As a homeschooling mom, I occasionally envy non-homeschooling parents who have the luxury of blaming outside influences for their children’s shortcomings. Bad behavior or academic failure can conveniently be the fault of the school bus, other school children, negligent teachers, misspent school resources, misguided school boards, or pinched school budgets. Bob and I have none of those excuses. If our children don’t learn successfully or behave badly, the blame falls squarely on our shoulders.
Thus, Ula’s behavior falls back on Bob and me. And I am of two minds about how to address it. I suppose I should play the part of “good mom” and have a serious talk with her about appropriate and inappropriate ways of dealing with frustration. I should explain just what I learned in school: it is not appropriate to act out.
But I can’t quite bring myself to do this. Deep down, I feel one of the biggest problems with our culture is that we don’t act out. We’ve been so conditioned to “behave appropriately” that many of us have lost the instinct to identify and point out absurdity when it transpires before our eyes.
Here's an example: I delivered a keynote presentation at an organic farming conference this past winter. Before I took the podium, the state secretary of agriculture gave the opening address. In it, he stood before an auditorium packed with organic farmers and told them that if they wanted to have success with their conference that day, and with their businesses in the future, then the first thing they needed to learn was that they should never speak ill of or publicly criticize the conventional food system.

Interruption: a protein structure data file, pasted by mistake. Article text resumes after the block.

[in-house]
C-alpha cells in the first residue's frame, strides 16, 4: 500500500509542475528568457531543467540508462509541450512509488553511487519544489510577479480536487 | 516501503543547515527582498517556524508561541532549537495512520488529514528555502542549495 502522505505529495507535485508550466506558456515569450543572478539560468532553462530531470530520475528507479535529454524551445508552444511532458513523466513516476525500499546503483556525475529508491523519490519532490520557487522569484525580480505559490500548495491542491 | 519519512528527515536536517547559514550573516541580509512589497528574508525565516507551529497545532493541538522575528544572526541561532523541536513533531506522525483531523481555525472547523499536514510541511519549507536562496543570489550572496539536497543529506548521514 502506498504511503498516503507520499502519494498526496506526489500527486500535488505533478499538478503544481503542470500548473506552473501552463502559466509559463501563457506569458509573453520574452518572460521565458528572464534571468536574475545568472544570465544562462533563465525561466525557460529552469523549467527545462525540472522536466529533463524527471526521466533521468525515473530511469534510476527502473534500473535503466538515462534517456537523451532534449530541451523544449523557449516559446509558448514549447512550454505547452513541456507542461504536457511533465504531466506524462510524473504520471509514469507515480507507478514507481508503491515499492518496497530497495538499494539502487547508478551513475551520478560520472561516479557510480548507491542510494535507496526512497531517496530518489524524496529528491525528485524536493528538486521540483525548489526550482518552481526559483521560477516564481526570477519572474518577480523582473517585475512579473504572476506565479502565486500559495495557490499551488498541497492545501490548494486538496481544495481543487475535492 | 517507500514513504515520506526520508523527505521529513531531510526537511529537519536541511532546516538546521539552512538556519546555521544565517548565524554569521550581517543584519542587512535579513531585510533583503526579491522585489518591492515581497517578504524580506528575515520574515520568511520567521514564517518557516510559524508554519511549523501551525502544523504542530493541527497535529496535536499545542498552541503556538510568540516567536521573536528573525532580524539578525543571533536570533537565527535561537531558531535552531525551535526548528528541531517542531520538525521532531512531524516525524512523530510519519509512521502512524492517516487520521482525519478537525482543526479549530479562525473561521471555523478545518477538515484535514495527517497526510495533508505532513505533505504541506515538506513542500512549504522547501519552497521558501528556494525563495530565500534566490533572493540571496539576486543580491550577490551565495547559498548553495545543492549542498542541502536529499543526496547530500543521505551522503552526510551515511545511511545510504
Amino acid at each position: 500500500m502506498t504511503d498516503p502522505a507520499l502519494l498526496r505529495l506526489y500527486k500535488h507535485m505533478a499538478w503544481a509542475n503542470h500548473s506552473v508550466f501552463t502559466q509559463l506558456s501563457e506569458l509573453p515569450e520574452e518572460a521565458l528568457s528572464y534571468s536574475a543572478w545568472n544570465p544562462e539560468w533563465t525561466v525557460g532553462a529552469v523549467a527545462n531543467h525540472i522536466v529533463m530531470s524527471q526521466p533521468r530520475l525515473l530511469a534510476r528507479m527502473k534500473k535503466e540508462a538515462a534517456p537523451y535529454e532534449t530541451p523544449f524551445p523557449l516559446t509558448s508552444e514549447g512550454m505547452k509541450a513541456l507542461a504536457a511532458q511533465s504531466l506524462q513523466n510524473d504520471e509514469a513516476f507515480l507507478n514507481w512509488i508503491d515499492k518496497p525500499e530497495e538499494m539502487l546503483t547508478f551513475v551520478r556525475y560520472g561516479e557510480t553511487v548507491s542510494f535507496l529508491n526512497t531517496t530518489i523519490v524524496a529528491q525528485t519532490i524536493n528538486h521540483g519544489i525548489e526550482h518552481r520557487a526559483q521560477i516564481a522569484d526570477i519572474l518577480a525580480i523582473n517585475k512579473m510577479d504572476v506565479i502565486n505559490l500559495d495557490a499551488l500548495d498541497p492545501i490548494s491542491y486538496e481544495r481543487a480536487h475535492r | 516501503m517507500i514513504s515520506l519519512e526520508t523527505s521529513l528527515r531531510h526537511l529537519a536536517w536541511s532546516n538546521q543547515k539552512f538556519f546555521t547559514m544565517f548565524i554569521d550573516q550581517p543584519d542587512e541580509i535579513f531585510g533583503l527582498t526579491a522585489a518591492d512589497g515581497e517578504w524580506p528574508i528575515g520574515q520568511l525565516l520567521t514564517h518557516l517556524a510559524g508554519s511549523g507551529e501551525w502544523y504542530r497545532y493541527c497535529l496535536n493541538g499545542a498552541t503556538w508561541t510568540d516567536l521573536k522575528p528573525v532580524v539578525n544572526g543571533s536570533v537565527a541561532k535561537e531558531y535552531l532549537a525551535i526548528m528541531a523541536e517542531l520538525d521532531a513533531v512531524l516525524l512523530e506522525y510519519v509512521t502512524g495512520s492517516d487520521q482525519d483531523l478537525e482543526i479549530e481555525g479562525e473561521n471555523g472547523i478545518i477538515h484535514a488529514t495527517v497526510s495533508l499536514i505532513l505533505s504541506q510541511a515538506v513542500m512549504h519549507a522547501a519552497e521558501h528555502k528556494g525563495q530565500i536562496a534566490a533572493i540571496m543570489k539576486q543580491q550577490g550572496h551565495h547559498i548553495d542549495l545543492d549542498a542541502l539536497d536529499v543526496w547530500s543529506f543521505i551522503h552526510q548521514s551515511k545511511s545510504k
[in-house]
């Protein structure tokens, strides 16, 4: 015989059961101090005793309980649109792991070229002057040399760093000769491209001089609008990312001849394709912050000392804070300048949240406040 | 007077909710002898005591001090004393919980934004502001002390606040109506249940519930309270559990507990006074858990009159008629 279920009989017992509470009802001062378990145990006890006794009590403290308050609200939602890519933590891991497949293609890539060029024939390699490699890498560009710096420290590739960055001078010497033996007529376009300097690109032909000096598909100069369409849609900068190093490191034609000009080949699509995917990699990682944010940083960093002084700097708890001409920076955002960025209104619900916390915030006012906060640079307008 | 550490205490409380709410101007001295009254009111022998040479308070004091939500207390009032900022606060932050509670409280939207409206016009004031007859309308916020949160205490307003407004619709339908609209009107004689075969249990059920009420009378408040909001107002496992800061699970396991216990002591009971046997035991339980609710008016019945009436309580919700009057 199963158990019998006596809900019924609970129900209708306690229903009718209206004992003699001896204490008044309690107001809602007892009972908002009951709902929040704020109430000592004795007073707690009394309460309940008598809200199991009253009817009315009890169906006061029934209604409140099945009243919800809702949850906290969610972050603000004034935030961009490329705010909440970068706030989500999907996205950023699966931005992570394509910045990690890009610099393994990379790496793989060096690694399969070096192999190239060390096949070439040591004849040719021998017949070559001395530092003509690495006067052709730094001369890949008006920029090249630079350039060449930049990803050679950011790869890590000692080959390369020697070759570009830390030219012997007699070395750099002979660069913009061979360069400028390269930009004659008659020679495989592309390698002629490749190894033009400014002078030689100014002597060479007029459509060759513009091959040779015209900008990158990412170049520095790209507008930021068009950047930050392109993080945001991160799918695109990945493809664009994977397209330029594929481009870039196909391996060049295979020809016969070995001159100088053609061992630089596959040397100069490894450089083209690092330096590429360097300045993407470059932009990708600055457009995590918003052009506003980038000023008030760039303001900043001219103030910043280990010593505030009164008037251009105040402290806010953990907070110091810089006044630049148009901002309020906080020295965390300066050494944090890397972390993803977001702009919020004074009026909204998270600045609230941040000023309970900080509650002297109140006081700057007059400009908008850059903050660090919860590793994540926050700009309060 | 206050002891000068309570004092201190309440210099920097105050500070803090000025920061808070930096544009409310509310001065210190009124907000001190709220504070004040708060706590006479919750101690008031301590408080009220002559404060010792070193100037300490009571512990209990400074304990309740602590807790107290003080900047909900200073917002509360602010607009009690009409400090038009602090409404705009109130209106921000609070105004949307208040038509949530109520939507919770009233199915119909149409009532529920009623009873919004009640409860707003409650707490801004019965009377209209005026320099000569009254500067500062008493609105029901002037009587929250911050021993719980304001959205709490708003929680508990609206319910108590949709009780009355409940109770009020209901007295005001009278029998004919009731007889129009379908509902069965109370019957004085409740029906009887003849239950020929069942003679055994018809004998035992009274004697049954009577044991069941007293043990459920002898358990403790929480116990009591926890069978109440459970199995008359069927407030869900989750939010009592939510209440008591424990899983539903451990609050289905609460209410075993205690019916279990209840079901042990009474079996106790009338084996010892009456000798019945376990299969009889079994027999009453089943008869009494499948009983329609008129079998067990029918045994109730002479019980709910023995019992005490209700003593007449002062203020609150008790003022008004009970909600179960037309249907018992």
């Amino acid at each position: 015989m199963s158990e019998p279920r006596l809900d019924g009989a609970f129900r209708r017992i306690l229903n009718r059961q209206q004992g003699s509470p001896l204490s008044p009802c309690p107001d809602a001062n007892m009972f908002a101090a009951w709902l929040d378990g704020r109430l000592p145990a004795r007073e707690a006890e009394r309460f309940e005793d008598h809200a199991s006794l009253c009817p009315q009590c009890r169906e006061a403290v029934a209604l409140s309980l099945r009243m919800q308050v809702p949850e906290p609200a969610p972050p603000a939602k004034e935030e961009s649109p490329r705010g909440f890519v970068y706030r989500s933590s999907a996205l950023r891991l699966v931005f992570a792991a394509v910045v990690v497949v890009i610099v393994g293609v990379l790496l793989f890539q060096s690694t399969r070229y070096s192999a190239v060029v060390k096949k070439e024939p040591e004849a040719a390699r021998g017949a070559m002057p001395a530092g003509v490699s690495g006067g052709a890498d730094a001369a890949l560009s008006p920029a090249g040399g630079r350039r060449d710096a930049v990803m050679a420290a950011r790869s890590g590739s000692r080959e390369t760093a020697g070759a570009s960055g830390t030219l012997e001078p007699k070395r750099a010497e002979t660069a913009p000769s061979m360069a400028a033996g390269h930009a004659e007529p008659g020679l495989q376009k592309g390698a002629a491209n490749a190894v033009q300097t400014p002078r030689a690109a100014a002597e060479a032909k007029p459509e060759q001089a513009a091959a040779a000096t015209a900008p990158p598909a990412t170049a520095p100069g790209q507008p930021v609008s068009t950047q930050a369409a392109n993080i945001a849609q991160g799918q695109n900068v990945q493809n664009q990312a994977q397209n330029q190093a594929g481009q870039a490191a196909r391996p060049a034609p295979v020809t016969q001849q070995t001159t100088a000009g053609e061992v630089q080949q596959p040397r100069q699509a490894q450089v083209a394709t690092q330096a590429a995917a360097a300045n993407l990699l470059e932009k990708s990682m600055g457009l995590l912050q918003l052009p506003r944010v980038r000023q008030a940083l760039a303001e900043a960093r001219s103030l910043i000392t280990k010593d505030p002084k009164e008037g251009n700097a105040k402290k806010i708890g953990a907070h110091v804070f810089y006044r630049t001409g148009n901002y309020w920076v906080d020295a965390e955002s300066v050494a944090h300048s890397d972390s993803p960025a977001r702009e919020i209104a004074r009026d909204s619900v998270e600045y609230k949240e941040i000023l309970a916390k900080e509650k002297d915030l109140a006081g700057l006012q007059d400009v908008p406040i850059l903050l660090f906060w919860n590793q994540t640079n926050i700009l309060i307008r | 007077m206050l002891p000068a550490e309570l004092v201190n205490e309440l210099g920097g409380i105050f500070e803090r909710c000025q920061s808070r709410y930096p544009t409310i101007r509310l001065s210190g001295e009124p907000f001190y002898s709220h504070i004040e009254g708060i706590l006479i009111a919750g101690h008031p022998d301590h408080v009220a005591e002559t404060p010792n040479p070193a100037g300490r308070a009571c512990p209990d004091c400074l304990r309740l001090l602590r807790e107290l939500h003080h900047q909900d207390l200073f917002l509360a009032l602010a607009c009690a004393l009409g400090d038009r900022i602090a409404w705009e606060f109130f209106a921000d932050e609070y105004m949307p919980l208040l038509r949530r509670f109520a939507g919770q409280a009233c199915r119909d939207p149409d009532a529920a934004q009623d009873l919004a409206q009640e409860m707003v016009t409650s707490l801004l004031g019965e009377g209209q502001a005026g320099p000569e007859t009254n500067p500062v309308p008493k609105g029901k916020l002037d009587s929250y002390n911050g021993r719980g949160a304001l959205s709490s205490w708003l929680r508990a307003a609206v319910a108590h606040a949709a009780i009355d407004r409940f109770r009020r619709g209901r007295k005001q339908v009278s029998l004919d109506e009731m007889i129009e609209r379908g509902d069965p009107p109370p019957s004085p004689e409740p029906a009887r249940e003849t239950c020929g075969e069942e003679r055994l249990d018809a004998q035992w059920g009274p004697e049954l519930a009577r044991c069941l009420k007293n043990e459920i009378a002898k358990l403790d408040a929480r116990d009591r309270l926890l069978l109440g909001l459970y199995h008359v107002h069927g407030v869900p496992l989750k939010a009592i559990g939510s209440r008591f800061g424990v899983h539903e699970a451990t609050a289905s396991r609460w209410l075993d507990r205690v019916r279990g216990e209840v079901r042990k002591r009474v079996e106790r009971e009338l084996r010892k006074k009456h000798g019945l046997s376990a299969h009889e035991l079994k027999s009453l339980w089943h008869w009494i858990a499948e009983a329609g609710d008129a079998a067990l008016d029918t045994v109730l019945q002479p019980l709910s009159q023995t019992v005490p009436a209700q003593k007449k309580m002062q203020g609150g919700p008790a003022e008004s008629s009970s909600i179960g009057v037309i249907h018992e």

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Here was absurdity. A perfect justification for acting out. Not one person did. Instead, when he finished, he was given a round of applause. I regret that I didn’t have the gumption to take the podium and directly call attention to the balderdash we had just been fed. I was too polite. After all, I was raised to not act out. My skills at calling attention to absurdity are above average, but nowhere near as honed as I’d like them to be.
Ula demonstrates what developmental specialists would probably identify as typical impulse control issues of a five-year-old. I can’t help but consider it a gift. Maybe throwing cardboard puzzle pieces or mooning a camera are considered inappropriate responses in an adult world. But I think they were relatively reasonable choices for a five-year-old. Ula is learning to identify absurdity. Saoirse is learning to negotiate her power as a result. As the parent, I choose to step back and let them play it out, and I accept full accountability for this choice.
Shannon Hayes wrote this article for YES! Magazine, a national, nonprofit media organization that fuses powerful ideas with practical actions. Shannon is the author of Radical Homemakers: Reclaiming Domesticity from a Consumer Culture, The Grassfed Gourmet and The Farmer and the Grill. She is the host of Grassfedcooking.com and RadicalHomemakers.com. Hayes works with her family on Sap Bush Hollow Farm in Upstate New York.